This white and red street-long building is so elegant and impressive that the only question that pops to your mind when admiring its reserved beauty is why isn’t it located on Universitetskaya Embankment facing the Bolshaya Neva? There is a legend saying that Peter the Great entrusted the building of the Twelve Collegia to his friend St. Petersburg Governor General Aleksander Menshikov, who decided that this 400 meter-long behemoth would leave no room for his own splendid palace and ordered to build it perpendicular to the river instead. According to the legend, this is how the opulent ocher Menshikov Palace which was actually the first stone building in the city, became, together with the Kunstkamera, the compositional center of the Embankment.
All these buildings, however, although baroque in spirit, were essentially regular and modest. It was with Elizabeth’s accession to the Russian throne in 1741 that St. Petersburg’s baroque architecture bloomed. Unlike her father, the new empress loved everything grand and glorious, and so did her entourage. This was the heyday of the Russian Empire, and all art forms, including architecture, were called upon to celebrate its glory. This was the era of Elizabethan Baroque, characterized by gigantic proportions, golden splendor decorations, and dense ornamentation. Among the most renowned figures of this period was the Italian architect Francesco Bartolomeo Rastrelli.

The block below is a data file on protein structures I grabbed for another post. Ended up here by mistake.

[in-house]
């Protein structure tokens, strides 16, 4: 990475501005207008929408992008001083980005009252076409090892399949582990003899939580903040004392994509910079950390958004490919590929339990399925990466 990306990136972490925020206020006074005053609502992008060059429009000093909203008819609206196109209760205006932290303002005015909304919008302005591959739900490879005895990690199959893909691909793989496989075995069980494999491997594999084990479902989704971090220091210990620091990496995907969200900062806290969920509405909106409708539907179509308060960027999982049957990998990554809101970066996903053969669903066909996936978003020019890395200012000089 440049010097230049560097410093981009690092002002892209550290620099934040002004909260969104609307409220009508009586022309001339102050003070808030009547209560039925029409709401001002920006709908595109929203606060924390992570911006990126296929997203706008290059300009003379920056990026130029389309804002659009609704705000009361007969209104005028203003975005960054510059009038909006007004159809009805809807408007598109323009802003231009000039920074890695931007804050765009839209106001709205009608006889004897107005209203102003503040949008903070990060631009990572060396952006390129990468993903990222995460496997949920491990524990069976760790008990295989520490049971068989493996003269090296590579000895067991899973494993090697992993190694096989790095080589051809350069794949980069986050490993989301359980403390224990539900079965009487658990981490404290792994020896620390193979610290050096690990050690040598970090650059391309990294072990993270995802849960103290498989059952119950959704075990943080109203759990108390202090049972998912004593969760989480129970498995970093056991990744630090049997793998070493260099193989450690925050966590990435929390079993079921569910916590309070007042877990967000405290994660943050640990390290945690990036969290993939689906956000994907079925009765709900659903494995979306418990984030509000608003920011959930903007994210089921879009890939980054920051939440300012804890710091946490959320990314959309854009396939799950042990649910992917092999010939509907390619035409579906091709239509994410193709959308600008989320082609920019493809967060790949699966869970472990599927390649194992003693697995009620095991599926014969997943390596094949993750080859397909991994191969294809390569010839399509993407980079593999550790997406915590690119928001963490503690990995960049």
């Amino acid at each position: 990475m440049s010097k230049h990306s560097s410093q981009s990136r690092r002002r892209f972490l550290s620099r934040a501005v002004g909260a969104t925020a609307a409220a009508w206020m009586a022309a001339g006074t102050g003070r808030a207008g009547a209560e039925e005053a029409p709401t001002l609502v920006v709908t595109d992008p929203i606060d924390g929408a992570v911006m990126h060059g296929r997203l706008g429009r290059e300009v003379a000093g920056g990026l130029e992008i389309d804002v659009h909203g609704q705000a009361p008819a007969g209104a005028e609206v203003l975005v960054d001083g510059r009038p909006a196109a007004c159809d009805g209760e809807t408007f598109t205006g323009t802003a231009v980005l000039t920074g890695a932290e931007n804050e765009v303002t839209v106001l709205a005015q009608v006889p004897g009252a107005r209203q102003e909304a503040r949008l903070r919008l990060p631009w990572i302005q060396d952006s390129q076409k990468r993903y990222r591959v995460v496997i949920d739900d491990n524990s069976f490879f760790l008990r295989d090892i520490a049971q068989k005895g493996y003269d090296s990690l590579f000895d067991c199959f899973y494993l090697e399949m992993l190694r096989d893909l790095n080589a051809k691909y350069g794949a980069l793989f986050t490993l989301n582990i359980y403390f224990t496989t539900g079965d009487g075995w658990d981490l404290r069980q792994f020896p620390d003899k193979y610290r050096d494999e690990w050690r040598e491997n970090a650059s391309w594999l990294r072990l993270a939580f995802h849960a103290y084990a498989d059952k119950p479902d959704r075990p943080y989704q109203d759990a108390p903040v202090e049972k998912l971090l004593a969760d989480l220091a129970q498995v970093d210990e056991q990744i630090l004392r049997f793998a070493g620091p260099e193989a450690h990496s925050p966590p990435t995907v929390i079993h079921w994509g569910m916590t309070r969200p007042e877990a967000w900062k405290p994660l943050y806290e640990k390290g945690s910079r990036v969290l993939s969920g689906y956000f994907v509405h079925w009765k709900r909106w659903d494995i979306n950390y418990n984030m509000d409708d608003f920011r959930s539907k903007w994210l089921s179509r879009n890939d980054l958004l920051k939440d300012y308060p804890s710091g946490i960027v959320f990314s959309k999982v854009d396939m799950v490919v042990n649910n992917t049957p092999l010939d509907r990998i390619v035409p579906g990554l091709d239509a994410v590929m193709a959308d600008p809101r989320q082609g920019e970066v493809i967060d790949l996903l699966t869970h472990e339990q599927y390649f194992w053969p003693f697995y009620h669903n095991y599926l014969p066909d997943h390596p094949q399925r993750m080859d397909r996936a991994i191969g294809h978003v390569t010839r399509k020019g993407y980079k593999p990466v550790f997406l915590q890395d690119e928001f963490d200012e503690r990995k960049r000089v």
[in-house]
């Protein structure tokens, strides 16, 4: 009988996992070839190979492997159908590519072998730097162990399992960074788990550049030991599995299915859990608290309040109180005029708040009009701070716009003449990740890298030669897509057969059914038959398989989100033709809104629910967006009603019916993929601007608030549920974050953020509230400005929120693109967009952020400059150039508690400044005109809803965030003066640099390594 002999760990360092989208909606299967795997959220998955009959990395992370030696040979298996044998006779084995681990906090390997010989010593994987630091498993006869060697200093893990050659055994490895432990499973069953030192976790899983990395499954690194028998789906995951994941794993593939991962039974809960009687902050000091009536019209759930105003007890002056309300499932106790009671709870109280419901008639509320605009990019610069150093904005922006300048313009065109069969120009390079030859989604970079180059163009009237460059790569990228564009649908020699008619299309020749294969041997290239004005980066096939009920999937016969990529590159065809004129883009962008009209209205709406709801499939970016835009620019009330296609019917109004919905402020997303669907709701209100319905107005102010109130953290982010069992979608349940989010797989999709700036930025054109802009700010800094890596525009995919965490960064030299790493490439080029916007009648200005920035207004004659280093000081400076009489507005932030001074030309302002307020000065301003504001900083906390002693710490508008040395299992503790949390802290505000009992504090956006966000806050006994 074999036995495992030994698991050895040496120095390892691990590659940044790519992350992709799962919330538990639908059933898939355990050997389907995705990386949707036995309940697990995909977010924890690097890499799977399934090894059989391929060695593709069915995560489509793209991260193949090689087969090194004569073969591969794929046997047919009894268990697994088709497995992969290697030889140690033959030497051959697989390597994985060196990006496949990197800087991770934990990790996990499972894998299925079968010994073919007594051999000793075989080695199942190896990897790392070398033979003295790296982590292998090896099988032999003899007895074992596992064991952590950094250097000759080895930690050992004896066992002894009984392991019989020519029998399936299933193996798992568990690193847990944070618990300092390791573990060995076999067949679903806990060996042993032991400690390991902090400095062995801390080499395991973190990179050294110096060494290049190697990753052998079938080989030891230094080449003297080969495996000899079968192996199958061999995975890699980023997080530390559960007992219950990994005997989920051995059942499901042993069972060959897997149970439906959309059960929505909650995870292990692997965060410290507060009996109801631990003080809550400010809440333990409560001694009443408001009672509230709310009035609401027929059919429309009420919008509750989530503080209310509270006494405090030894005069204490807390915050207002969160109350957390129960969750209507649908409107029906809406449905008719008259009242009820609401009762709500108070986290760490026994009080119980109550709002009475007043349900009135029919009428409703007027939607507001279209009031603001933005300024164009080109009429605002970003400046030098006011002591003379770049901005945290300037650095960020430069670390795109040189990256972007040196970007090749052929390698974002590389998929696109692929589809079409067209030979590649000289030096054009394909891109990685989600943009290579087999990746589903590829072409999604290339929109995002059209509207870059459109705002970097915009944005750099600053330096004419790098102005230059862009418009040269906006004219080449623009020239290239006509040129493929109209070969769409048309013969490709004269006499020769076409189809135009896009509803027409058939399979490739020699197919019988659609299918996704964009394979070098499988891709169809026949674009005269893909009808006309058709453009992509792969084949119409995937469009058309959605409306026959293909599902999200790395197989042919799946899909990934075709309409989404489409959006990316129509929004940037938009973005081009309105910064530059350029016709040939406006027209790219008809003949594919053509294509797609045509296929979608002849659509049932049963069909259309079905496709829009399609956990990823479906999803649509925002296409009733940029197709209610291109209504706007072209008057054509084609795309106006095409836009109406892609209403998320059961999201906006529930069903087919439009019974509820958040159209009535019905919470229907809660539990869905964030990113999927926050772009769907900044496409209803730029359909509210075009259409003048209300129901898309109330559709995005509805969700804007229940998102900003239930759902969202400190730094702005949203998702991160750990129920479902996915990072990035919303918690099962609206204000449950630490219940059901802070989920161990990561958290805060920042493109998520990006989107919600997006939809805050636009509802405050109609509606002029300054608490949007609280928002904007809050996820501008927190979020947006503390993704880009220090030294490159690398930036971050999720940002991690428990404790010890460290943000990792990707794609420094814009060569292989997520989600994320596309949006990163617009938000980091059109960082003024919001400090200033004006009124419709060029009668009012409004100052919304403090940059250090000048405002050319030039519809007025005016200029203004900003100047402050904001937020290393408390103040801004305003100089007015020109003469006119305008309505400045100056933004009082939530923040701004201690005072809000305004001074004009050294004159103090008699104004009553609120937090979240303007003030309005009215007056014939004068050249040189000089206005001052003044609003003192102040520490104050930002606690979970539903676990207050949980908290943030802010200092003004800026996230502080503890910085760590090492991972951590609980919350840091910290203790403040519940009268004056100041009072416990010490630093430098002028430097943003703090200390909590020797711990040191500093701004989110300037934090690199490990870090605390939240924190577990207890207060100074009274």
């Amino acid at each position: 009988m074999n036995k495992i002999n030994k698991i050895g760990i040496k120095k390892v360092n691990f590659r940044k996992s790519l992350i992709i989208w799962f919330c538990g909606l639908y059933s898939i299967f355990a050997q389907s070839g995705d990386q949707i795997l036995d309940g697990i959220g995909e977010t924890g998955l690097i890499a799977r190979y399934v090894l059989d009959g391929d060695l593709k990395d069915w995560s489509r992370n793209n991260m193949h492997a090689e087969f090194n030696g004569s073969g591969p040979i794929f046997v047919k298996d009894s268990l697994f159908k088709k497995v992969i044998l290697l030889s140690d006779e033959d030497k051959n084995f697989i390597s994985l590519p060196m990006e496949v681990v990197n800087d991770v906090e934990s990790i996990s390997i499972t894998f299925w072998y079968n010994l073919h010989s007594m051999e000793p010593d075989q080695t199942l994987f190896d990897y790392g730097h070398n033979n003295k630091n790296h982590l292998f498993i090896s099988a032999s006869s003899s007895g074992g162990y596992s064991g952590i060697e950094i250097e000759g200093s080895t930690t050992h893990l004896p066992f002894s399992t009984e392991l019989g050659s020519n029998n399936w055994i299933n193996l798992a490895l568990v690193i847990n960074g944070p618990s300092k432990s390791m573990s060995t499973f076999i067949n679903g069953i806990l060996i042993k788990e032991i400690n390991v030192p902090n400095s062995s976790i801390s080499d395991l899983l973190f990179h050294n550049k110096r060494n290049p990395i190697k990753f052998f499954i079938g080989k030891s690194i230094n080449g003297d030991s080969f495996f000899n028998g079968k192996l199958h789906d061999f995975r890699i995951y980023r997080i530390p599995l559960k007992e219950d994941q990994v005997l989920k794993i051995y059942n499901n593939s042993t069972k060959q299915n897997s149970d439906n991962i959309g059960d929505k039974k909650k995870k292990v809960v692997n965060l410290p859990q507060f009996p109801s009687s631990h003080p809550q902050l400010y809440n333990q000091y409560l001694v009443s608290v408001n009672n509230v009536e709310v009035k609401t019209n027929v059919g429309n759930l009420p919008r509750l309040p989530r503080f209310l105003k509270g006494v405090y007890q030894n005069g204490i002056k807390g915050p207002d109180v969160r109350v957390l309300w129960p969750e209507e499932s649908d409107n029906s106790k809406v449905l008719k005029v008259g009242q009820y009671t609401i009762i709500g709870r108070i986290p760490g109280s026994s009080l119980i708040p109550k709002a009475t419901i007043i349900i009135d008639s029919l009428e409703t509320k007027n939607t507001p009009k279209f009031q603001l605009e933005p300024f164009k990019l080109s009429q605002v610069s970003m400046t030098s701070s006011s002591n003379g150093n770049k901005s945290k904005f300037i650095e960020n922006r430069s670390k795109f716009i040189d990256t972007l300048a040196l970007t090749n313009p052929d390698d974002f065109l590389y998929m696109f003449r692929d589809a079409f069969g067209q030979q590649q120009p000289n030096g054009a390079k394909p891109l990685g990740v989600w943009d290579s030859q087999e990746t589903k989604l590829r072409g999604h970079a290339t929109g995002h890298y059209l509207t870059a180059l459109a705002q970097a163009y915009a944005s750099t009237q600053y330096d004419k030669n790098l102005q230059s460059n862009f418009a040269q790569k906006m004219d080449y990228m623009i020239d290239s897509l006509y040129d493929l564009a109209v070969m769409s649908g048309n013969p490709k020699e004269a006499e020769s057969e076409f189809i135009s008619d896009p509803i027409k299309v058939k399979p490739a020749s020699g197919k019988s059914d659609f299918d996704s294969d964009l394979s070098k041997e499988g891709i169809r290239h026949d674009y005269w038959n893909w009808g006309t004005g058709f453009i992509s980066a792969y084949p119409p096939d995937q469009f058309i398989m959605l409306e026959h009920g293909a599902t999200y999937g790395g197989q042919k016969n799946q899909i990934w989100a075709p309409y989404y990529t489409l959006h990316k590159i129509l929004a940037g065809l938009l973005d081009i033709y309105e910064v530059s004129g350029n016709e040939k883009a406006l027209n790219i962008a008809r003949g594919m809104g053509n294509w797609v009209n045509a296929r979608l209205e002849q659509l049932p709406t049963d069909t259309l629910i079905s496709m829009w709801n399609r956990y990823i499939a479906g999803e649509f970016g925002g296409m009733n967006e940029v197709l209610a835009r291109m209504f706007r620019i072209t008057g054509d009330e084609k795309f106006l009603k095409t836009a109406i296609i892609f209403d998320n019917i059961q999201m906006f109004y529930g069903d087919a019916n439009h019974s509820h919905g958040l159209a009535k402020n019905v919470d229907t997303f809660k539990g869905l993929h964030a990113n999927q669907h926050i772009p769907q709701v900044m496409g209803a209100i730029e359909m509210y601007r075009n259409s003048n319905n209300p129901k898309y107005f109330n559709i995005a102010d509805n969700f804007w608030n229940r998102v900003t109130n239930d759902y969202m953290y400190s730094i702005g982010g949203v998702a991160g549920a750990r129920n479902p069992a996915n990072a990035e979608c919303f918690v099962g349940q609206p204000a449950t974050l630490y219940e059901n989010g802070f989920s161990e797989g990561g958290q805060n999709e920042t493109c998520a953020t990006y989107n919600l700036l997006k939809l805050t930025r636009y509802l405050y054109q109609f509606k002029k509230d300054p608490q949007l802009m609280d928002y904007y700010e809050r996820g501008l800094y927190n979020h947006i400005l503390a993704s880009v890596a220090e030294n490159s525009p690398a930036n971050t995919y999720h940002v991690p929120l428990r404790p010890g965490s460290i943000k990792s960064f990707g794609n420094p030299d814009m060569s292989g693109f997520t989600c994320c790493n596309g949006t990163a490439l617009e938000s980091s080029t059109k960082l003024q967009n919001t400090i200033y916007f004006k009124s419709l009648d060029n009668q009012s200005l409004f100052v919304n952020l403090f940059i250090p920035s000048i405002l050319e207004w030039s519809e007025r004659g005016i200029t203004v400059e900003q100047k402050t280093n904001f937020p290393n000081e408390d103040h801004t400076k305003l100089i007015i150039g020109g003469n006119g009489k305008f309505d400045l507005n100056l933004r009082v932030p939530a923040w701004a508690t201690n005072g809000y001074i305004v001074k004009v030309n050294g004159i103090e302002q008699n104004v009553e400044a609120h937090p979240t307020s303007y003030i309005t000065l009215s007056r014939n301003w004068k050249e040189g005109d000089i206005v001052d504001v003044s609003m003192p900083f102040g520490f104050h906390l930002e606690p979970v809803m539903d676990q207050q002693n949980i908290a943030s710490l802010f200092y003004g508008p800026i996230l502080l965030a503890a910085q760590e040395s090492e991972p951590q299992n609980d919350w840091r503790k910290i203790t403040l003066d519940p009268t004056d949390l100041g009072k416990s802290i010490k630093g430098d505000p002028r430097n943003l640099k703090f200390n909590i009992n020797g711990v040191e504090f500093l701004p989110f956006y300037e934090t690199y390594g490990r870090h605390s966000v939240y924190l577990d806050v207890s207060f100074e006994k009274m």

If you turn your back to the Kunstkamera, you’ll see Rastrelli’s main masterpiece, the opulent mint green-and-white Winter Palace. This elegant, monumental palace, which used to serve as the official residence of the Russian monarchs and now houses the Hermitage Museum, is a wonderful example of the Elizabethan Baroque style, as well as the synthesis of architecture and decorative art. Even if you’re not a fan of Baroque cake-like façades, it’s still impossible not to be impressed by this palace’s abundant decoration with all these columns, statues, mascarons, cartouches, and rocailles! Let alone its truly grandiose interiors!
Rastrelli also created one of the most joyous fusions of traditional Russian architecture and Baroque design: the blue, white and gold cathedral of the Smolny Convent. I still remember that winter morning when I first saw this cathedral many years ago when I was a little girl and was taken aback by its size and grandeur and the way it glowed in the dim dawn light. What’s interesting is that it was meant to be even higher: the projected bell-tower was to become the tallest building in St. Petersburg, but Elizabeth’s death prevented Rastrelli from completing this grand design.
However, Rastrelli’s most dramatic works are located not in the city center, but in the suburbs, in the town of Tsarskoye Selo (Pushkin) and Peterhof. The Catherine Palace with its lavish interiors and mesmerizing turquoise façade punctuated by a vibrant, gold-leafed onion dome, and the ornate Peterhof Palace, sometimes referred to as the “Russian Versailles” thanks to its exuberant fountains, are both recognized as UNESCO World Heritage Sites and are among the top tourist destinations in the city.
Towards the end of the 18th century, the dramatic splendor of the Baroque style gave way to rigorous, rational Classicism, which we’ll tell you about in our next article.